Our results suggest TPS leads to large positive earnings effects for men and large employment effects for women (see Figure 1). Less-educated Salvadoran men who are likely to have received TPS earn about 13 percent more, conditional on being employed, than similar immigrants from Mexico. Three-quarters of the increase in earnings is due to TPS beneficiaries working in higher-paying occupations. Men are also about 6 percentage points less likely to be employed. Lower employment arises from greater unemployment, not from lower labor force participation, suggesting men with TPS are more selective about the jobs they take.
Figure 1 – Relative effect of TPS on Salvadoran migrants’ labor market outcomes
Less-educated Salvadoran women who receive TPS appear to enter the labor force and work, in contrast. The relative employment rate among Salvadoran women who are likely to have received TPS increases by more than 17 percentage points, and their labor force participation rate increases by about 15 percentage points. Their usual weekly hours worked increase by almost 5.6 hours, and their annual weeks worked increase by about 7.5 weeks. Gaining legal status eases fears that working will lead to discovery and deportation, a factor which contributes to this surprisingly large increase in women’s labor supply. Women could also work more in response to the decrease in men’s employment.
Taken as a whole, the results indicate that having even a temporary work permit significantly improves migrants’ labor market opportunities. Less-educated Salvadoran men who receive TPS are able to move into better jobs and become more selective about the jobs they hold, increasing their earnings but also their job search and unemployment incidence. Concomitant with the increase in less-educated men’s unemployment, less-educated women are more likely to enter the labor force and work.
The impact of TPS among Salvadoran migrants suggests DACA and, if it ever moves forward, DAPA, are likely to have a sizable effect on beneficiaries. Those populations dwarf the number of TPS beneficiaries by an order of magnitude. It remains to be seen how those programs affect not only beneficiaries but also the native-born workforce and whether there is any impact on future immigrant inflows.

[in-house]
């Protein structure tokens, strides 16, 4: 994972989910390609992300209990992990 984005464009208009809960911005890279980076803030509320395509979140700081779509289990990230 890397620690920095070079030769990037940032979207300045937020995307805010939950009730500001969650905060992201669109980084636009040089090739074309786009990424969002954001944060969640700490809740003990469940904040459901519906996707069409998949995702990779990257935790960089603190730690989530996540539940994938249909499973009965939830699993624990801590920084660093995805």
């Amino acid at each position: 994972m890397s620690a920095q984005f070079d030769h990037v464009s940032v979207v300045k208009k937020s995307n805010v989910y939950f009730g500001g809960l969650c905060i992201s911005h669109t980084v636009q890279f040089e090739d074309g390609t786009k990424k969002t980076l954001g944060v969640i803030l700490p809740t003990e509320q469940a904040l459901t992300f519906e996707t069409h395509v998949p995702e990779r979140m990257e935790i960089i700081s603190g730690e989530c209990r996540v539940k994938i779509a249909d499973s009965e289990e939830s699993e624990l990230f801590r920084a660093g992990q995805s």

This article is based on the paper ‘The Impact of Temporary Protected Status on Immigrants’ Labor Market Outcomes’, in American Economic Review: Papers & Proceedings 2015.
Featured image credit: takomabibelot (Flickr, CC-BY-2.0)
Note: This article gives the views of the author, and not the position of USAPP – American Politics and Policy, nor of the London School of Economics, nor the Federal Reserve Bank of Dallas or the Federal Reserve System.
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Pia M. Orrenius – Federal Reserve Bank of Dallas
Orrenius is vice president and senior economist at the Federal Reserve Bank of Dallas, where she focuses her research on regional economic growth and demographic change. She has published extensively on the labor market impacts of immigration, unauthorized immigration, and U.S. immigration policy, and she is coauthor of the book Beside the Golden Door: U.S. Immigration Reform in a New Era of Globalization (2010, AEI Press). She is also adjunct professor at the Hankamer School of Business, Baylor University, and research fellow at The Tower Center for Political Studies at Southern Methodist University as well as the IZA Institute of Labor in Bonn. She has been adjunct scholar at the American Enterprise Institute since 2010. Orrenius was senior economist on the Council of Economic Advisers in the Executive Office of the President, Washington D.C. in 2004-2005.
Madeline Zavodny – Agnes Scott College
Madeline Zavodny is a Professor of Economics at Agnes Scott College in Decatur, Georgia. She is also a Research Fellow of the Institute for the Study of Labor in Bonn, Germany, and an Adjunct Scholar at the American Enterprise Institute in Washington, DC. Her primary research interests are labor and health economics and economic demography. Much of Zavodny’s recent research has focused on economic issues related to immigration. She is a co-author of The Economics of Immigration (Routledge, 2015) and Beside the Golden Door: U.S. Immigration Reform in a New Era of Globalization (AEI Press, 2010).